Today we’ll be learning the following. I’ve outlined a rough schedule just below this paragraph, but it will vary depending on both human and technical variables. At any stage, feel free to let me know whether we should slow down, speed up, define, redefine, and so forth. I want to make sure you come away confident in your ability to use Omeka and (just as important!) to teach students to use Omeka. I’m just fine with detours, so long as they contribute to your projects and your teaching. Continue reading
I regularly run workshops on humanities network analysis. For participants, I’ve compiled some starting instructions, sample data files, and suggested reading below.
- First and foremost, I would highly recommend reading Scott Weingart’s ongoing blog series, “Demystifying Networks”. Weingart does an excellent job explaining both how networks are structured and identifying what humanists need to understand deeply to use network methods well.
- For a more practical introduction to the specific tool Gephi, see Amanda Visconti’s posts on using Gephi for information visualization.
- Miriam Posner’s “Social Network Analysis Glossary” provides clear and concise definitions of the major terms in the field.
- HT also to Miriam Posner for recommending Mushon Zer-Aviv’s “If Everything is a Network, Nothing is a Network” for some needed nuance about what networks reveal and where they go wrong.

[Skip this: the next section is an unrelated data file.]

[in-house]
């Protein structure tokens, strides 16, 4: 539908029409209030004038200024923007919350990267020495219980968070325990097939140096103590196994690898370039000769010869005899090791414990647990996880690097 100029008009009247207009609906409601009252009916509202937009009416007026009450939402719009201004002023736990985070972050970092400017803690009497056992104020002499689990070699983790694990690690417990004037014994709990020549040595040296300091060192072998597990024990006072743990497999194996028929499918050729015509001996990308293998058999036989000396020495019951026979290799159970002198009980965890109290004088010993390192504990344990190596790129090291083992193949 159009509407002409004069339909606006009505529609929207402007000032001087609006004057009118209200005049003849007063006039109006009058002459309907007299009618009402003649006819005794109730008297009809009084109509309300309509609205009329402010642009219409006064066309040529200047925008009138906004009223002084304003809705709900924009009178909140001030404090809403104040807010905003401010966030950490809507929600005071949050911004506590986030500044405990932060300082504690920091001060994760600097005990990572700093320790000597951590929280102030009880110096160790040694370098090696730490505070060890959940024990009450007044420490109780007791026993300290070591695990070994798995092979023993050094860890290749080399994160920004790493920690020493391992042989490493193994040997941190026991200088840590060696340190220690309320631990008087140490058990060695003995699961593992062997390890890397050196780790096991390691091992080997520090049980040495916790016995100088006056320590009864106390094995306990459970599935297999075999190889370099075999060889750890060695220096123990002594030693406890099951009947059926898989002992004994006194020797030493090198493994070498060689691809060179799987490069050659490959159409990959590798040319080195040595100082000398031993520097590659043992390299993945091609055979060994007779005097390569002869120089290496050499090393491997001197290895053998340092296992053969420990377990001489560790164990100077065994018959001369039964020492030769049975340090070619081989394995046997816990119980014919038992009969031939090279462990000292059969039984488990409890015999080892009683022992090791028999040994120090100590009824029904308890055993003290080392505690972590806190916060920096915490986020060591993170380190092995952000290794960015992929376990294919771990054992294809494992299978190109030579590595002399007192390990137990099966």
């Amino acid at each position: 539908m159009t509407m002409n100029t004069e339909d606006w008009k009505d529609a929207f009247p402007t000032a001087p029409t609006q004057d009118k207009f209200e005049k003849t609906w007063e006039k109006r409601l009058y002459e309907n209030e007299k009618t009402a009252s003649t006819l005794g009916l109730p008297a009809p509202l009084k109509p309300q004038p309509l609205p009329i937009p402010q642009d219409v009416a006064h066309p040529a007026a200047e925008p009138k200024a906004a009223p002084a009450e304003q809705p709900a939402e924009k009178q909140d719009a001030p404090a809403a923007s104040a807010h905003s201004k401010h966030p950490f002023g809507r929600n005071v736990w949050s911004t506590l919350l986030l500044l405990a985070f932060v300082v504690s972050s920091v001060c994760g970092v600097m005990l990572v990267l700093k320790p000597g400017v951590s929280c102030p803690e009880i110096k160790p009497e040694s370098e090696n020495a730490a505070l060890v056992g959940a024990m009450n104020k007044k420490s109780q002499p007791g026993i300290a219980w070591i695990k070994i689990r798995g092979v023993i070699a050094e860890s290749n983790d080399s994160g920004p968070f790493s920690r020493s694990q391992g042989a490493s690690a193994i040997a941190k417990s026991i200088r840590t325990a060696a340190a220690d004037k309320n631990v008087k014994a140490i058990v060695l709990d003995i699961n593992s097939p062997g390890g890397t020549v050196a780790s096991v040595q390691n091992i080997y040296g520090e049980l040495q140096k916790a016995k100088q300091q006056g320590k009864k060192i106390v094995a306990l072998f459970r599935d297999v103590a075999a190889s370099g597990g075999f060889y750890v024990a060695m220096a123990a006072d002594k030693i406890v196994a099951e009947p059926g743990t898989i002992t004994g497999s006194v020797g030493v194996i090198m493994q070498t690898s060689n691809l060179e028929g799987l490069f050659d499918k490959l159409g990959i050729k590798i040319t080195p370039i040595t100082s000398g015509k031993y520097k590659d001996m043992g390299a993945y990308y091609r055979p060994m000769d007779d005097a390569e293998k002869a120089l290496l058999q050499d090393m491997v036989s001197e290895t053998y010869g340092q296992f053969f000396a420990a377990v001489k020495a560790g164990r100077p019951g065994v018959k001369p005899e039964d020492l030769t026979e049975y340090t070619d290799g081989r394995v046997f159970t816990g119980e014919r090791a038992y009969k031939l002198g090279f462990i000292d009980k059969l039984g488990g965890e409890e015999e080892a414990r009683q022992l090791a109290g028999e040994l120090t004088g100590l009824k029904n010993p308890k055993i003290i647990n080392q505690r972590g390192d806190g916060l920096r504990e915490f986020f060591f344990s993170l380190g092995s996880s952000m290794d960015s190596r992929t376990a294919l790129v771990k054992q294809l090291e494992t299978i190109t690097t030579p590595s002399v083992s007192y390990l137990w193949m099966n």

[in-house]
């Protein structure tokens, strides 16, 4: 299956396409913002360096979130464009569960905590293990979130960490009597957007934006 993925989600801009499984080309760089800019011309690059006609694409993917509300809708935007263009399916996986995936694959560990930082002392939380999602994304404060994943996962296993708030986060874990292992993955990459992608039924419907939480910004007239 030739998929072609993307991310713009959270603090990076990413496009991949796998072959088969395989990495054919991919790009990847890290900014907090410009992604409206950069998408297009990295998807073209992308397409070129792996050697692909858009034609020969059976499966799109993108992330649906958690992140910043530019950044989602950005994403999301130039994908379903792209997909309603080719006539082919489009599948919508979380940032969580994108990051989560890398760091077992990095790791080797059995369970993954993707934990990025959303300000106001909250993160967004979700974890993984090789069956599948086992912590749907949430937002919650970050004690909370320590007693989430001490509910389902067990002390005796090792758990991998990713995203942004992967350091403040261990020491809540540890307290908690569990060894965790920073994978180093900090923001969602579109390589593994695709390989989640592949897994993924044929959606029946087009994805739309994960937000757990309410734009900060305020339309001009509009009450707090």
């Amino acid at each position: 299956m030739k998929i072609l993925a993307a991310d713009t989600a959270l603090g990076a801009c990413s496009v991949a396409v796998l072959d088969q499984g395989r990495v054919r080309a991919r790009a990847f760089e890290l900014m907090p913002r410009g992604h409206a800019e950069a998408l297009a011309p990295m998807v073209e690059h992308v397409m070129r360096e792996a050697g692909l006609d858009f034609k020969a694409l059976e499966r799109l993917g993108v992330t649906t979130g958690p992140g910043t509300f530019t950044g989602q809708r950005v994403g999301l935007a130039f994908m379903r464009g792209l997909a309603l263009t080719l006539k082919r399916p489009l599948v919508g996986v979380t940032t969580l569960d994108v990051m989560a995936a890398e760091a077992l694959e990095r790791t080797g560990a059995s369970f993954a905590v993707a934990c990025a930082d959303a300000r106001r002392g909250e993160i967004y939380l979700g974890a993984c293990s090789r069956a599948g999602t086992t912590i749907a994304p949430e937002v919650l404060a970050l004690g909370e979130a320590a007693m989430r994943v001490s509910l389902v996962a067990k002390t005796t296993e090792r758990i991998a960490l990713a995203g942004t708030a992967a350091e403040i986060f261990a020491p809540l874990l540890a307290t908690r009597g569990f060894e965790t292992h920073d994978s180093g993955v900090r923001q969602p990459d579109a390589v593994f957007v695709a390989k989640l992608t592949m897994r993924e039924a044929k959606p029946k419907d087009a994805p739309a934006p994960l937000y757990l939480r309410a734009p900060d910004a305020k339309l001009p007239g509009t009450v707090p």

- Of course, no such list should exclude Franco Moretti’s “Network Theory, Plot Analysis,” which has sparked many humanists’ interest in network methods.
- Finally, you might browse the posts and resources at the Historical Network Research site for ideas about how historians and other humanists are applying network analysis methods in their research.
Tools for Network Analysis
There are many options at various skill levels for humanists interested in network analysis. Here are just a few:
- If you’re looking for an especially straightforward platform for basic network analyses, you might check out Palladio which adapts the platform designed for Stanford’s Mapping the Republic of Letters project for other scholars’ use. Martin Düring’s tutorial at the Programming Historian focuses on extracting network data from unstructured text and visualizing it in Palladio, and Miriam Posner’s “Getting Started with Palladio” introduces the tool’s network functionalities (along with much else).